Thursday, February 07, 2008

It makes a lot of sense to make sure that we can grow our own food

Name of the day: State Department spokesman Karl Duckworth.

The US is down to its last World War I veteran, one Frank Buckles, 107. Germany’s last survivor died last month.

Mike Huckabee penned a typically subtle editorial for the Jerusalem Post. He writes that on one of his trips to Israel to convert the heathen or pray for the End of Days or whatever it is that keeps him going back so many times (possibly it’s the falafel) (they don’t really have falafel in Arkansas), he took his 11-year-old daughter to Yad Vashem, where they “faced the grimly surreal pictures from Dachau and Auschwitz” (Huckabee doesn’t know what the word “surreal” actually means). Little Sarah wrote in the guest book, “Why didn’t somebody do something?” “[W]ith those words,” The Huck says, “I knew that, in her own way, she ‘got it.’ Unfortunately, some in America, even some running for president, don’t get it. Those who don’t understand that the war in Iraq is a critical part of the war on terror, don’t get it.” And they secretly love the Nazis. Especially Obama.

Yesterday, Bush showed his continuing relevancy by meeting a NASCAR prize winner. Today, he met a hockey team, the Anaheim Ducks, who won the Stanley Cup. “These Ducks are awfully mighty,” he said.

He also attended the swearing-in of the new Agriculture Secretary, Ed WhoCaresWhatHisNameIsHe’llBeGonePrettySoon. Ed, Bush says, “understands what I know -- it makes a lot of sense to make sure that we can grow our own food. It’s in our national security interest that we’re self-sufficient in food.” And how do we do that? By exporting it. “The best way to keep the ag economy growing is to open up new markets for America’s crops and farm products around the world.” Also, by having them grow things that aren’t food: “I’d much rather our farmers be growing energy than trying to buy from other parts of the world.”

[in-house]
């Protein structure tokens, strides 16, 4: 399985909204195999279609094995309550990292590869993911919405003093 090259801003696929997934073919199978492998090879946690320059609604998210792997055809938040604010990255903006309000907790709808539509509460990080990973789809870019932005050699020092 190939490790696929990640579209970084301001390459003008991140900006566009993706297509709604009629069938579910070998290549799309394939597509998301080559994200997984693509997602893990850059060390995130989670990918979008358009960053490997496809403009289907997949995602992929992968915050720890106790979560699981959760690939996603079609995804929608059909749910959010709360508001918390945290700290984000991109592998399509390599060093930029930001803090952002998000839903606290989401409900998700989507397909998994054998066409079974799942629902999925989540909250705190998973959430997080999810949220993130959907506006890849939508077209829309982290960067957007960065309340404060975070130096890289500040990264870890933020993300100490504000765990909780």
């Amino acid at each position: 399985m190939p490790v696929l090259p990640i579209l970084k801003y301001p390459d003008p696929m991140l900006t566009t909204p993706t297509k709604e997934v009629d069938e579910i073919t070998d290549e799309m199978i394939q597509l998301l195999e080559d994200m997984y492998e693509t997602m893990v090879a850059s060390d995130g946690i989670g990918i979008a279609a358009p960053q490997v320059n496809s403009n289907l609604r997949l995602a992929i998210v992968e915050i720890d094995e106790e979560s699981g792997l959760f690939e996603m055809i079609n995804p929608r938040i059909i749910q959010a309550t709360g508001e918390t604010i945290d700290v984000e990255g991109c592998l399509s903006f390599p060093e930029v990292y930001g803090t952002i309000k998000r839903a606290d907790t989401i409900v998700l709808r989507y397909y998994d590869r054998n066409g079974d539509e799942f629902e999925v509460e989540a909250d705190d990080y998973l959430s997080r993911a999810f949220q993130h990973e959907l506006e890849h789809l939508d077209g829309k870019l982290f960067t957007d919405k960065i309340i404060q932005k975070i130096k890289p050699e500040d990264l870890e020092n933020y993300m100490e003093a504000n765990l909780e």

See, and you thought Bush didn’t have a rational agricultural policy.

He warned against farm legislation currently before Congress. “It seems like to us it lacks reform”. You may think that sentences like that show a certain carelessness, but quite the contrary: every word is painstakingly evaluated, then carefully written down, each one on a separate piece of paper. The pieces of paper are then randomly drawn out of a hat to produce the Bush syntax we all enjoy so much.

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